ETHNIC GROUP DIFFERENCES IN SELECTED ASPECTS OF TEST-TAKING BEHAVIOR ON A STANDARDIZED ADMISSIONS TEST

FRANCIS JAY BREYER, Fordham University

Abstract

The present study investigated the hypothesis that observed test score differences between ethnic groups might be due, in part, to the different proportion of examinees from each group who were proficient in the use of selected aspects of test-taking behavior. A standardized multiple-choice aptitude test used for admission to a graduate/professional school was employed. The possibility that some examinees guessed on the test while others used either partial information, misinformation, or refused to answer the difficult items could have created ethnic group score differences when the true ability was, in fact, not different. The problem of differentiating those examinees who guesssed throughout the test from those who did not guess was also addressed. Furthermore, the question of whether low scoring examinees tended to guess more than non-low scoring examinees and the extent of such ethnic group differences was investigated.^ The methodology employed in the present research combined the recent Federal Guidelines for the assessment of equal opportunities in education and employment with tests of statistical significance. Subjects were classified according to ethnicity; examinees were not excluded from the study on the basis of their socioeconomic status, age, sex, or educational level. The personal biserial index which is the correlation of each examinee's correct and incorrect responses with the respective group-determined item difficulties, was used to identify those subjects who probably guessed throughout the test. An examinee identified as a guesser was suspected not to have employed the knowledge required by the examination in selecting responses to difficult multiple-choice test items. Applicants from the white, black, American Indian, asian, and hispanic groups, 95% of whom were college seniors, were compared with respect to the proportion of examinees who (a) obtained extremely low scores, (b) guessed answers throughout the examination, and (c) omitted 10% or more of the verbal multiple-choice items which were not corrected for guessing.^ Significant differences were obtained between ethnic groups in the proportion of examinees who were identified as low scorers as well as in the proportion of examinees who were identified as guessers. Consistent with past research, a greater proportion of minority examinees were found to be low scorers when compared with the white majority group. However, the only significant post hoc difference detected between ethnic groups in the proportion of guessers was the white-hispanic contrast, perhaps indicating a language difficulty for the bilingual hispanic group. However, no ethnic group differences were discovered in the proportion of guessers when the association between ability level and guessing was known. It was concluded that subjects of low ability would be identified as guessers more often than examinees of higher ability, although some non-low scoring examinees were observed to guess throughout the test. Additionally, the black group was found to exhibit a significantly greater proportion of examinees who omitted 10% or more of the test items when compared with the white majority group. Since, the test was not corrected for guessing, atmosphere bias and poor test-wiseness skills were suggested as possible sources of the observed black-white difference in the omission of large portions of the test.^ In general, these data were in agreement with the results obtained by other researchers, clarifying some of the incongruities in the literature and reaffirming the usefulness of the personal biserial index as a technique for studying test-taking behavior. Suggestions were included for future research. ^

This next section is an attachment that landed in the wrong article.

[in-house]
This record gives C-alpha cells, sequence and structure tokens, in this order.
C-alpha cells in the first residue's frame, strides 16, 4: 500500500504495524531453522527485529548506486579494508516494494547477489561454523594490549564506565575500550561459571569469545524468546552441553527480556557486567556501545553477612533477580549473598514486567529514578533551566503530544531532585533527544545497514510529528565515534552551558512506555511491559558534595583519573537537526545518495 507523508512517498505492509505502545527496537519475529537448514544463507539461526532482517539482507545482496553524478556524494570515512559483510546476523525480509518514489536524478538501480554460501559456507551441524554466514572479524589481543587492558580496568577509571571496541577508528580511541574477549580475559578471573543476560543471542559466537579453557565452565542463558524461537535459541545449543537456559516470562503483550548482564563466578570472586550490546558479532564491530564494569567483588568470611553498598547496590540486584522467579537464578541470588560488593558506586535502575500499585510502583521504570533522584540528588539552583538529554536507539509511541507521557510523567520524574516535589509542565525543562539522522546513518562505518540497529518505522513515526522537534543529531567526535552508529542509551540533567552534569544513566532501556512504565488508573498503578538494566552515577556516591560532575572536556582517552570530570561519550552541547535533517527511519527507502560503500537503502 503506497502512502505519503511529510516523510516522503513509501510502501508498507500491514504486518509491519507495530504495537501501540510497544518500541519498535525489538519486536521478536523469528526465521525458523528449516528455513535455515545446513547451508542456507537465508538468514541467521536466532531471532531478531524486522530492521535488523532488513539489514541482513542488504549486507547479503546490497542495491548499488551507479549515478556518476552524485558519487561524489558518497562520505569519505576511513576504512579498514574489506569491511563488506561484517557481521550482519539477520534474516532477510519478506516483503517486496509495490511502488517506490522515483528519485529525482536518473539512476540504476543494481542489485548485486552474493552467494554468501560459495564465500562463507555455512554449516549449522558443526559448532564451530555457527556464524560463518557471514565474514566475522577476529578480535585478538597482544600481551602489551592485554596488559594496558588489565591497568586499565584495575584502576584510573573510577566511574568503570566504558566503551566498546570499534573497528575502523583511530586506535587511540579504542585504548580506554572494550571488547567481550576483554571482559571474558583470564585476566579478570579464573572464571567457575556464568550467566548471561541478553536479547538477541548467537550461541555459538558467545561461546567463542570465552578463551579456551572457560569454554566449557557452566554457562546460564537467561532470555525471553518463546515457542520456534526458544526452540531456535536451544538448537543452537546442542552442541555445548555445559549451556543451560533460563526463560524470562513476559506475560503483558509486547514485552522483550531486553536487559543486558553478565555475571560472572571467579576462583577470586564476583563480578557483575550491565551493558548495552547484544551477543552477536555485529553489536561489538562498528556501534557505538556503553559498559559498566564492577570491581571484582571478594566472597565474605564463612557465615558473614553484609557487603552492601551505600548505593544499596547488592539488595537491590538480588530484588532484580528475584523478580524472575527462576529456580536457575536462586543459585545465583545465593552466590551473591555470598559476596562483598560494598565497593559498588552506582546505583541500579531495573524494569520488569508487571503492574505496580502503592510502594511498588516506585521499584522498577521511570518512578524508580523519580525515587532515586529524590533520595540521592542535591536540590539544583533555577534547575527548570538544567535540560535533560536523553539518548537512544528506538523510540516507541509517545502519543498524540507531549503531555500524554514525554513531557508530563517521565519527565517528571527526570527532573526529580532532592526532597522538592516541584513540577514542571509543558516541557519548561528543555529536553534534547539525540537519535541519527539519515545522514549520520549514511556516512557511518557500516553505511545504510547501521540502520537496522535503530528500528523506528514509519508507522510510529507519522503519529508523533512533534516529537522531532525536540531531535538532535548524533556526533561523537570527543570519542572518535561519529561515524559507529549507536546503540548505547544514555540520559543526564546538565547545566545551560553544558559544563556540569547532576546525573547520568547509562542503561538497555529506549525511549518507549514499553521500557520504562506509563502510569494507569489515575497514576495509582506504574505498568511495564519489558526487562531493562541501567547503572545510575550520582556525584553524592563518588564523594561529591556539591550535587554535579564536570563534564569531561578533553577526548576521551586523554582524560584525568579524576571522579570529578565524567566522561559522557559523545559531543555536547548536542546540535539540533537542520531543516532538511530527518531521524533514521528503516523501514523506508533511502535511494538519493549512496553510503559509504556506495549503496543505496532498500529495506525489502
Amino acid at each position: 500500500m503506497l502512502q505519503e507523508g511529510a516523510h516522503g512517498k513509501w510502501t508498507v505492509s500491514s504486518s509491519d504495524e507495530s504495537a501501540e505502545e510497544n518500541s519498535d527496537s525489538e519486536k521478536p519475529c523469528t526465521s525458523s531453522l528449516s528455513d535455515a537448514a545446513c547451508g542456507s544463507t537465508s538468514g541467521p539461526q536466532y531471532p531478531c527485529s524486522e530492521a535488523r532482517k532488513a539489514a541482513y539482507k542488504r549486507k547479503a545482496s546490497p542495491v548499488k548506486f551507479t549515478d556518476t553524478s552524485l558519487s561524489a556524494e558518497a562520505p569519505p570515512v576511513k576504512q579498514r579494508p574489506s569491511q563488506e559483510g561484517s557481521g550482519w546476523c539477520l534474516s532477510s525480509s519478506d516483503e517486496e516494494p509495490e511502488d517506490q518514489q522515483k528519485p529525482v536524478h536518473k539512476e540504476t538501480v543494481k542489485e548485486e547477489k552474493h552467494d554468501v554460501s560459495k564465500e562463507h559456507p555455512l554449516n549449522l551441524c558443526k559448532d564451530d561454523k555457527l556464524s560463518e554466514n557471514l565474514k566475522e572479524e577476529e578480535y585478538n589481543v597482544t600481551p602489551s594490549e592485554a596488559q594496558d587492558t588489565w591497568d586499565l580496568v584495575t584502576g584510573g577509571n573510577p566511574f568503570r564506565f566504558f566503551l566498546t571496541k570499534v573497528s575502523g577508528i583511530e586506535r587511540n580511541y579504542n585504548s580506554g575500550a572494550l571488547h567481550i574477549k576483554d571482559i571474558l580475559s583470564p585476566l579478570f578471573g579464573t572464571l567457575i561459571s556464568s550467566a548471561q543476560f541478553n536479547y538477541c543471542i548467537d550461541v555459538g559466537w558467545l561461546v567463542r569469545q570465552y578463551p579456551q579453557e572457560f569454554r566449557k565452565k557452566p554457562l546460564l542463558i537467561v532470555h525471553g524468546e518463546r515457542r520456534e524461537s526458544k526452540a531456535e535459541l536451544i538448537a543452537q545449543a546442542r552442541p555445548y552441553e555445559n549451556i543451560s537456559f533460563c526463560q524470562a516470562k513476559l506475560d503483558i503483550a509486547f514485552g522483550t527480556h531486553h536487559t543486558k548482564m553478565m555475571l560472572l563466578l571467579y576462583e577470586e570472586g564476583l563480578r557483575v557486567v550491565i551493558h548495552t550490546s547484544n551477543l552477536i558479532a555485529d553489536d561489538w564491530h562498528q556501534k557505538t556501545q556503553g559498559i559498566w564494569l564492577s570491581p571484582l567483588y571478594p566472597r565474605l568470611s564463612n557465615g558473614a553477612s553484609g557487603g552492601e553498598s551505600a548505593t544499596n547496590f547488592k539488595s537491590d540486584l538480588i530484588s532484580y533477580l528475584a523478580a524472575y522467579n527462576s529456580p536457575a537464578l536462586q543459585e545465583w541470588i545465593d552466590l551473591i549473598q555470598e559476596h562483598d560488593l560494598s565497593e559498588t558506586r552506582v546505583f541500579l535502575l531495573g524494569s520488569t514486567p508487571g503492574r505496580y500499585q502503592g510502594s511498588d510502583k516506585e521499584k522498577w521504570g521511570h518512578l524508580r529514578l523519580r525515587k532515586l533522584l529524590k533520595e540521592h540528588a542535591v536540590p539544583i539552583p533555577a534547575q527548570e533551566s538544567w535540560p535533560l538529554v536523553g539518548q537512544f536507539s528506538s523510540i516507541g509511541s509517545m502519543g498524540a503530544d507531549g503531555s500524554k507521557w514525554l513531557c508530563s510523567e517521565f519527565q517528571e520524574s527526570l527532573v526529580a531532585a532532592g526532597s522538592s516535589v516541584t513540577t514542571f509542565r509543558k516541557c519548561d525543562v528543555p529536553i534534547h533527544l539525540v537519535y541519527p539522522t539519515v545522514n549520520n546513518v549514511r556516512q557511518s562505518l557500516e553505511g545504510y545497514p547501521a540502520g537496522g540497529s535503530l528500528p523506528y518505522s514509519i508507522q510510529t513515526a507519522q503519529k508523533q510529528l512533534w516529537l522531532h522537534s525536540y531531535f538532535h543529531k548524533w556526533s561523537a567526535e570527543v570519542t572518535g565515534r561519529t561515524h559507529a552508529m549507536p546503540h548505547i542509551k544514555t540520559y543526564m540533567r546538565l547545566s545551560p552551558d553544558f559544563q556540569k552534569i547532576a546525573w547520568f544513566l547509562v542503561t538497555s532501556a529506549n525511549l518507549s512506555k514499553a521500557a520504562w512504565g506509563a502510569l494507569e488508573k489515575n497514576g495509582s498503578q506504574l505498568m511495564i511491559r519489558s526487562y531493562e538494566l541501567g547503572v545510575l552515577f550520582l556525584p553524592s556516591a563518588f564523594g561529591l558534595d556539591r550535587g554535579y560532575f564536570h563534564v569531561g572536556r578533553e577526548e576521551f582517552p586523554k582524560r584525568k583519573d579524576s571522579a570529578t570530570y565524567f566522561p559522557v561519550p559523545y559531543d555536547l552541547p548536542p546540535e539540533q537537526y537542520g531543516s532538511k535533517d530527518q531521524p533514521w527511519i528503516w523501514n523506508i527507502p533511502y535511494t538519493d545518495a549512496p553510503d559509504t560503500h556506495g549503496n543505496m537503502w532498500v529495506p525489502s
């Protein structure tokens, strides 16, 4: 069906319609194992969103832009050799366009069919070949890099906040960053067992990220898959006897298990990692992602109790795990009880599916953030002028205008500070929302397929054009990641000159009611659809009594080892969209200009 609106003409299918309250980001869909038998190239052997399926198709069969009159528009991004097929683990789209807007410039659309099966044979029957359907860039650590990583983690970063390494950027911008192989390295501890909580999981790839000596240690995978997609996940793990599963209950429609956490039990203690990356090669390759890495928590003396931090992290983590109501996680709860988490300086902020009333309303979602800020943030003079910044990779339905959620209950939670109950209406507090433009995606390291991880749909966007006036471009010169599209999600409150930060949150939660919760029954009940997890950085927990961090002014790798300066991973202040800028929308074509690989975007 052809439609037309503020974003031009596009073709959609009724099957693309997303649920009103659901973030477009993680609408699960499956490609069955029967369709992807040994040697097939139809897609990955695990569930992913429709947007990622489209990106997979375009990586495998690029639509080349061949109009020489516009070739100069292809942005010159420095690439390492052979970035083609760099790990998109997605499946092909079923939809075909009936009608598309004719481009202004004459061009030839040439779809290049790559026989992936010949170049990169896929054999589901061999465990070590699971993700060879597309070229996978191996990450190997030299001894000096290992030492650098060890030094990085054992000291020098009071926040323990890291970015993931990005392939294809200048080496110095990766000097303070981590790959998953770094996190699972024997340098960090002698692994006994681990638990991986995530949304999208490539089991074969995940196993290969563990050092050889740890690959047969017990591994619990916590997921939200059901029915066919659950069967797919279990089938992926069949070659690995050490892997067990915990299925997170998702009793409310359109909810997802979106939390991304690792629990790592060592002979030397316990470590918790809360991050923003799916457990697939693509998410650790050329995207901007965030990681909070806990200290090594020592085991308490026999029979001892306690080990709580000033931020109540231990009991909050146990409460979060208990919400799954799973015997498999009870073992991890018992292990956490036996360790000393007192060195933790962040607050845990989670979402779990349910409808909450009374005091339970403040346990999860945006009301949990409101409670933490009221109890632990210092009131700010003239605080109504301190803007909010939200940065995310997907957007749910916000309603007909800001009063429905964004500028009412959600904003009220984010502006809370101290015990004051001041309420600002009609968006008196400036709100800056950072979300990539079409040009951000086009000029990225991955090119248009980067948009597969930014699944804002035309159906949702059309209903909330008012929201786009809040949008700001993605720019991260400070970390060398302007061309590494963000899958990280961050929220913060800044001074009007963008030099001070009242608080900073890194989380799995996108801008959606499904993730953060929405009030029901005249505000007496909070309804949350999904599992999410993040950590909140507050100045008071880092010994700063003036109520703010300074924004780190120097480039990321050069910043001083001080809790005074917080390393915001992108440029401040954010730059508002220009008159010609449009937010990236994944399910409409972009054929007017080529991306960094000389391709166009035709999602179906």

Subject Area

Experimental psychology

Recommended Citation

BREYER, FRANCIS JAY, "ETHNIC GROUP DIFFERENCES IN SELECTED ASPECTS OF TEST-TAKING BEHAVIOR ON A STANDARDIZED ADMISSIONS TEST" (1981). ETD Collection for Fordham University. AAI8124273.
https://fordham.bepress.com/dissertations/AAI8124273

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